In his biography of the Scottish poet Edwin Morgan (1920–2010), James McGonigal describes the hesitance of Morgan’s publisher, Carcanet, to engage with Morgan’s experiments in concrete poetry in the 1960s and 1970s. Carcanet’s editor, Michael Schmidt, was ‘notably unenthusiastic about concrete poetry’, McGonigal states, considering the style to be ‘a branch of graphics or calligraphy’.1 His comments reflect an anglophone critical consensus that still holds sway in some quarters, one that classes concrete poetry as a cheap neo-avant-garde gimmick in its elevation of the visual aspect of writing: not really poetry at all, but mere play with typography.
The Bolivian-born Swiss poet Eugen Gomringer (b.1925) published Morgan’s first full collection of concrete poetry, Starryveldt, in 1965 as part of his multilingual pamphlet series konkrete poesie/poesia concreta FIG. 1. In an interview with the present author in 2021, a ninety-six-year-old Gomringer had limited memories of this collaboration, although he did name the Scottish poet Ian Hamilton Finlay (1925–2006) and the Guernsey-born monk and typewriter artist Dom Sylvester Houédard (1924–92) as ‘interesting and important’ British figures in the concrete movement.2 Nonetheless, the publication of Starryveldt was a significant endorsement of Morgan’s practice, and by 1965, although only in his thirties, Gomringer had acquired near-mythical status among acolytes of the international concrete movement that he helped to establish during the previous decade.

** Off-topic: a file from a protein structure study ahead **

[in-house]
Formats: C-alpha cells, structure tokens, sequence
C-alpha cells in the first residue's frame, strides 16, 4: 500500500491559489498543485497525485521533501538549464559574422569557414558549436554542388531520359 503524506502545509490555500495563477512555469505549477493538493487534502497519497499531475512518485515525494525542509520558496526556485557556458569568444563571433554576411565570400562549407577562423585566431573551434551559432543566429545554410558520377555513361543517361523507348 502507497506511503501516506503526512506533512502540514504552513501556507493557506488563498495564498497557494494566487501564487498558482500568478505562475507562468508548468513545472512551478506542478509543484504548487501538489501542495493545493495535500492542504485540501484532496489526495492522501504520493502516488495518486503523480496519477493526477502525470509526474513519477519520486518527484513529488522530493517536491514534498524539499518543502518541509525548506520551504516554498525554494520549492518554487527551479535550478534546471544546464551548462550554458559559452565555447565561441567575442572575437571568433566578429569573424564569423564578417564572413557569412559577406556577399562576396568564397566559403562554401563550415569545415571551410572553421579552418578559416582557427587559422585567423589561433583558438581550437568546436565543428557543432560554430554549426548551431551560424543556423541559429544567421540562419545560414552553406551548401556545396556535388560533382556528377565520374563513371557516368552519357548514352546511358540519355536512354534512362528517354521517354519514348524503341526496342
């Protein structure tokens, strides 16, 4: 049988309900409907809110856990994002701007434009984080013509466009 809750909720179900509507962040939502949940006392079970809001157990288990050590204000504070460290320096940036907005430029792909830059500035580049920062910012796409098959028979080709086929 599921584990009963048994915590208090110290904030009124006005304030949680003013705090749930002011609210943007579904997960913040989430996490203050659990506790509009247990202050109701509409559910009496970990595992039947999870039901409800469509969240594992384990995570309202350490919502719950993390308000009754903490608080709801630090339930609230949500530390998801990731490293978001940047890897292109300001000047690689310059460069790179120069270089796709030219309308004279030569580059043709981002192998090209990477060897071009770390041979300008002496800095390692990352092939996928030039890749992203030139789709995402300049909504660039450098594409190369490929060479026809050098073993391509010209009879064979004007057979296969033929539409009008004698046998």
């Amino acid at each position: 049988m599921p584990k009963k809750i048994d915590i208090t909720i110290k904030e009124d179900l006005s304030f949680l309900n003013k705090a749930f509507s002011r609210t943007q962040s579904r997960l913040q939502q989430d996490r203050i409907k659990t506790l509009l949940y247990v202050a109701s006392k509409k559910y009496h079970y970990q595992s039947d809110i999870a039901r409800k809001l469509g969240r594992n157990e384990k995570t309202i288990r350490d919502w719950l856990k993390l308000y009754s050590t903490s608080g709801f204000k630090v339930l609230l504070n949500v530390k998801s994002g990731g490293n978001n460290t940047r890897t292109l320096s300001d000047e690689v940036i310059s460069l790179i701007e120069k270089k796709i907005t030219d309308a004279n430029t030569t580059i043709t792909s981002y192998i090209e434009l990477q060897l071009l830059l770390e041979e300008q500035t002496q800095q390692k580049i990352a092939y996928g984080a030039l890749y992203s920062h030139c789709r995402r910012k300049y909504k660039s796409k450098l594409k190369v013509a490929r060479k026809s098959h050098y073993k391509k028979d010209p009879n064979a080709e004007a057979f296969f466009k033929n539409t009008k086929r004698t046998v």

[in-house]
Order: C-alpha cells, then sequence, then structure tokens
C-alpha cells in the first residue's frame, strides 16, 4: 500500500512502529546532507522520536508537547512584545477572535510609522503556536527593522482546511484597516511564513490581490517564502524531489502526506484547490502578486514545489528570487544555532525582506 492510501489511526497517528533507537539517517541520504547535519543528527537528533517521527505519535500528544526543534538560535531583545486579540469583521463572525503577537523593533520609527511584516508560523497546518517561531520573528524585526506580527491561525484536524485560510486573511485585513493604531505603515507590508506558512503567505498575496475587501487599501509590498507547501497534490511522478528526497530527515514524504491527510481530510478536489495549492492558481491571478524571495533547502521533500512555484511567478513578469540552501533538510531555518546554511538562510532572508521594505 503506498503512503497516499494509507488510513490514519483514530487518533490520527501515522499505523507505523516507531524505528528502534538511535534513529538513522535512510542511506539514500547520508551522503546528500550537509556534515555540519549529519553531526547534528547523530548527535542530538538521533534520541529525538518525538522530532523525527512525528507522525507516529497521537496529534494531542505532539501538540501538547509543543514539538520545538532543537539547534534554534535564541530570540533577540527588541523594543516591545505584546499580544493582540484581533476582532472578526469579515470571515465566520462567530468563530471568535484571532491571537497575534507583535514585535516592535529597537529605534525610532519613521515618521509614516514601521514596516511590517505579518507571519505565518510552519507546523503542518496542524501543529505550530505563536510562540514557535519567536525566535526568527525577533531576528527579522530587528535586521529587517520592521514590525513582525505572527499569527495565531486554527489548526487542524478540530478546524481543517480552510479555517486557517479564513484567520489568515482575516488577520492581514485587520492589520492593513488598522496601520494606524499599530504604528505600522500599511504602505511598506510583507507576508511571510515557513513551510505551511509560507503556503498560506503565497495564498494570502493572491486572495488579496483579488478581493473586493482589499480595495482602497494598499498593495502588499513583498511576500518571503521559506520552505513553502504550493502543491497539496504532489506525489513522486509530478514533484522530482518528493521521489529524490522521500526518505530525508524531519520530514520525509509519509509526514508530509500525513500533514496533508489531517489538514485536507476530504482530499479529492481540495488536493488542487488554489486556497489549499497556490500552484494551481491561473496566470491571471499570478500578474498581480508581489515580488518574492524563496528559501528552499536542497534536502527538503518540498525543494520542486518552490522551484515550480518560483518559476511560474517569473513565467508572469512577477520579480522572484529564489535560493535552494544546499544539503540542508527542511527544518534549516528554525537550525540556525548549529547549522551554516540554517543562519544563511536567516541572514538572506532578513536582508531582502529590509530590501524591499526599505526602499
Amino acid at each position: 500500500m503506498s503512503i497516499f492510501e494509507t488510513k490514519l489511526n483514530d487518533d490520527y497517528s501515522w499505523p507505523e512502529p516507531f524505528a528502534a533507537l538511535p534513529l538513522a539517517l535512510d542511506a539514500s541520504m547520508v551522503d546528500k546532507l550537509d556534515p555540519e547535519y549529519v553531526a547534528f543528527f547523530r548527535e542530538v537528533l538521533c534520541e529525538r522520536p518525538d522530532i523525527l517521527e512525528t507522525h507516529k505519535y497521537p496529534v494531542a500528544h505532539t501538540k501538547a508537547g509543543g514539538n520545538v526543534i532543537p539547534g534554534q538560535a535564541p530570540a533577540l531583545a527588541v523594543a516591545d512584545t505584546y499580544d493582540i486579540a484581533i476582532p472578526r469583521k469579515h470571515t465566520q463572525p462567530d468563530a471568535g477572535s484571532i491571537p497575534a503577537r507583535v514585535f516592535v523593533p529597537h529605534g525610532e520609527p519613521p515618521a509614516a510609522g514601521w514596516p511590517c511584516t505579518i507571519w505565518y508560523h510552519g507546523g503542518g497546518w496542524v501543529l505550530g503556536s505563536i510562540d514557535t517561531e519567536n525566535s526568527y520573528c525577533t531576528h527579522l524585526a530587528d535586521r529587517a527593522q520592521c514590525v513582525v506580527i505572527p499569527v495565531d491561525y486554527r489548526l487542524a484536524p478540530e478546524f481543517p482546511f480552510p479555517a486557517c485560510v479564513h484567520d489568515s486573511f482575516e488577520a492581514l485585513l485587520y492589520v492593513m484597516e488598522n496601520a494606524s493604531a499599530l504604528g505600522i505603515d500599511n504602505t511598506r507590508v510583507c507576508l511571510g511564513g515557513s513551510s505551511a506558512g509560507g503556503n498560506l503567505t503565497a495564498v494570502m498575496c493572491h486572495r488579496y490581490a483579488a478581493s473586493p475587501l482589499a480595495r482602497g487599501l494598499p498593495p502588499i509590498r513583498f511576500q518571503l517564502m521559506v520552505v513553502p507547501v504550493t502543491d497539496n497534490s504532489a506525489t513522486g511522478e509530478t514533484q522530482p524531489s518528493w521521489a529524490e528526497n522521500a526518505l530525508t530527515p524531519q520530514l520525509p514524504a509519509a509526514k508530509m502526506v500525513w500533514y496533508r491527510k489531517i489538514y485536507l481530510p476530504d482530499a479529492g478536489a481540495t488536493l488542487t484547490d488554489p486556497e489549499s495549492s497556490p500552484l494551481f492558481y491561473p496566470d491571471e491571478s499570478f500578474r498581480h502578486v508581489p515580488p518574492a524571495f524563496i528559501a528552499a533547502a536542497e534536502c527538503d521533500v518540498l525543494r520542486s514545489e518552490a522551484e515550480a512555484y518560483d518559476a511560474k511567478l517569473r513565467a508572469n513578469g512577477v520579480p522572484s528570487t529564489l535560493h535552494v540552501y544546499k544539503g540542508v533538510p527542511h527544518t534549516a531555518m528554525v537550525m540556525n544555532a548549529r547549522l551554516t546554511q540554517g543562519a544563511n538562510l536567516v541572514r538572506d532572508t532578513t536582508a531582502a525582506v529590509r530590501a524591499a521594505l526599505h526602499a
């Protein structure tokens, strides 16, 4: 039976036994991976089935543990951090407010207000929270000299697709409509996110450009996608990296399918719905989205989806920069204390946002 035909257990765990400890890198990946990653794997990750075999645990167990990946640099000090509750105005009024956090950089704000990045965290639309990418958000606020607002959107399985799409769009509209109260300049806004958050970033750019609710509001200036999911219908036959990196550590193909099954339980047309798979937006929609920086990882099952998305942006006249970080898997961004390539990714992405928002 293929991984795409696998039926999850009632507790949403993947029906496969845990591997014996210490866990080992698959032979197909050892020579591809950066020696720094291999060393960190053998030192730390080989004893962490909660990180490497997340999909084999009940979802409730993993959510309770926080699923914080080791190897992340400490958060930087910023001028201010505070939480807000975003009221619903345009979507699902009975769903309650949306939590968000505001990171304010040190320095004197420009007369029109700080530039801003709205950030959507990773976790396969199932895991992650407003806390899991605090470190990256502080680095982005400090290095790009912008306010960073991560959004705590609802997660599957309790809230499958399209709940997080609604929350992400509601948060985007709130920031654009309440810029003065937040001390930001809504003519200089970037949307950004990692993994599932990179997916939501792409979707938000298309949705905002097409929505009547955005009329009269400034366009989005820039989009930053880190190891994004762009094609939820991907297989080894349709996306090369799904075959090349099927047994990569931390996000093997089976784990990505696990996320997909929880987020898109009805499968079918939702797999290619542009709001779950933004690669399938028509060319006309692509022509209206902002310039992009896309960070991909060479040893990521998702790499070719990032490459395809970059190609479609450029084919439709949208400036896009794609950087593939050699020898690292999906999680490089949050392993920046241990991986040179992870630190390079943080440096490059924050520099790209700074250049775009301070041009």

Indeed, it is Gomringer, more than any other proponent of the discipline, whose work represents the integration of poetry and graphic design that irked certain literary figures. In his 2021 book Words Form Language: On Concrete Poetry, Typography, and the Work of Eugen Gomringer, the graphic designer Simon Mager mounts an effective defence of the connection:
With the discovery of poetic space – the white surface – automatically comes an awareness of blackness, the positive shapes that form and structure the surface and create its rhythm. At a macro level, what is important is the placement of the text, the words, leading, tracking and spacing, contrast, and hierarchy. At a micro level, the choice of basic material creates the word object itself: the typeface and the letter shape with its countless formal and historic variations. Serif and sans serif, script and handwriting, typewriter (monospaced) uppercase or lowercase, and so forth.3